Say Hello to My Little Friend—the World's Smallest Vertebrate

Illustration for article titled Say Hello to My Little Friend—the World's Smallest Vertebrate

This minute fellow—the one being dwarfed by a dime—just earned the distinction for not only being the smallest known frog species but also the smallest known species of vertebrate.

The Paedophryne amauensis is native to Papua New Guinea and measures a scant seven millimeters (.27-inch) from nose to tail. It beat out a slightly larger related species, the Brazilian gold frog, which also was awarded the "World's Smallest" title upon its discovery in December of last year.

The frogs live among the tropical forest's heavy leaf litter in low-lying parts of the island and prey on minuscule insects that are often ignored by larger amphibians. In fact, their calls have evolved to be strikingly similar to the chirps of insects.


According to the expedition's leader, Chris Austin from Louisiana State University in Baton Rouge, catching the frogs was easier said than done,

It was night, these things are incredibly small; so what we did after several frustrating attempts was to grab a whole handful of leaf litter and throw it inside a clear plastic bag. When we did so, we saw these incredibly tiny frogs hopping around.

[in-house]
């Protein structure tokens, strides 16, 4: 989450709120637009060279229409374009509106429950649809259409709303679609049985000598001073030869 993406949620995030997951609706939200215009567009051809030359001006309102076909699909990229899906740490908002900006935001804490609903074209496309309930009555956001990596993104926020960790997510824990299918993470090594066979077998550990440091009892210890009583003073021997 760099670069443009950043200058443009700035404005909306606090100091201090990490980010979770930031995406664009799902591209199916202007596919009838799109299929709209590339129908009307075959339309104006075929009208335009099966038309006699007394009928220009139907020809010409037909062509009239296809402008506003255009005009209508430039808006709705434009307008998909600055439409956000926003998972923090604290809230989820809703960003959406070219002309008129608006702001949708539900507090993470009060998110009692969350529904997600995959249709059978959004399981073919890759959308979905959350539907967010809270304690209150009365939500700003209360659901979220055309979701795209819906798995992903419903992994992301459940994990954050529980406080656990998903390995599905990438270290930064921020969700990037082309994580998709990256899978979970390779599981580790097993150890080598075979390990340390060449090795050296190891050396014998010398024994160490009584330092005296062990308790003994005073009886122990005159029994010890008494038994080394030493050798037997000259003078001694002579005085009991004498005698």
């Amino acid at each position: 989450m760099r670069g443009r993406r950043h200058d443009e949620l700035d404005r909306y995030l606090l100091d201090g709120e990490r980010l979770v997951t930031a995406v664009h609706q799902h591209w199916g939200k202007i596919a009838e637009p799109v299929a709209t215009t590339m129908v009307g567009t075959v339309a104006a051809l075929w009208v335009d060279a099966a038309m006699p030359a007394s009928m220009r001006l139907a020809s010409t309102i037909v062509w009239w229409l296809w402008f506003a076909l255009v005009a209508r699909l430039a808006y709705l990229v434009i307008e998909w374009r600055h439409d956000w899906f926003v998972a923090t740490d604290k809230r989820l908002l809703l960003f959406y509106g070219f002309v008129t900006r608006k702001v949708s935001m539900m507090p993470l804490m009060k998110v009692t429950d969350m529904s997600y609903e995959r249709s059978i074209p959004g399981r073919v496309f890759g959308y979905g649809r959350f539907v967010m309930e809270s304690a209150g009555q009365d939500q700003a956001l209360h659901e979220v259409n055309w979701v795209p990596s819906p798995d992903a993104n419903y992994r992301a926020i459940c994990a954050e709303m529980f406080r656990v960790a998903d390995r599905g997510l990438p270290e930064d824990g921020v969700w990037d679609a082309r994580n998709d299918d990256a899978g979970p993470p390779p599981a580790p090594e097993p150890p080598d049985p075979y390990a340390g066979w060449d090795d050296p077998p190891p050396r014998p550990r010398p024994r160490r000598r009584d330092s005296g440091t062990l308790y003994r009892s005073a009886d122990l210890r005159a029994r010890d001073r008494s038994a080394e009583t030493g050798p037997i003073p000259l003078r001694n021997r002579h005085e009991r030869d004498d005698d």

This evolutionary niche does have its drawbacks, however. Being so tiny, the frogs are often preyed upon by creatures like scorpions that otherwise couldn't take a frog. [BBC News via Neatorama]

Share This Story

Get our newsletter


I ordered flowers from Hawaii a few years ago; I live in Ohio. On one of the flowers I noticed the tiniest frog I had ever seen, and he would have fit on the dime just like in the pic above. I didn't know what to do. Who wants a frog in their house anyway? It was January and I knew he wouldn't survive if I set him free so I just kind of let him go on down the drain hoping he might find a way to survive in the sewers.

Turns out he was a Cocqui (sp?) frog. And I now know that they are considered a pest in Hawaii because of how loud they get at night. Of course 1 by itself is not a problem but millions of them are and the proper way to dispose of them is by using citrus. Ouch!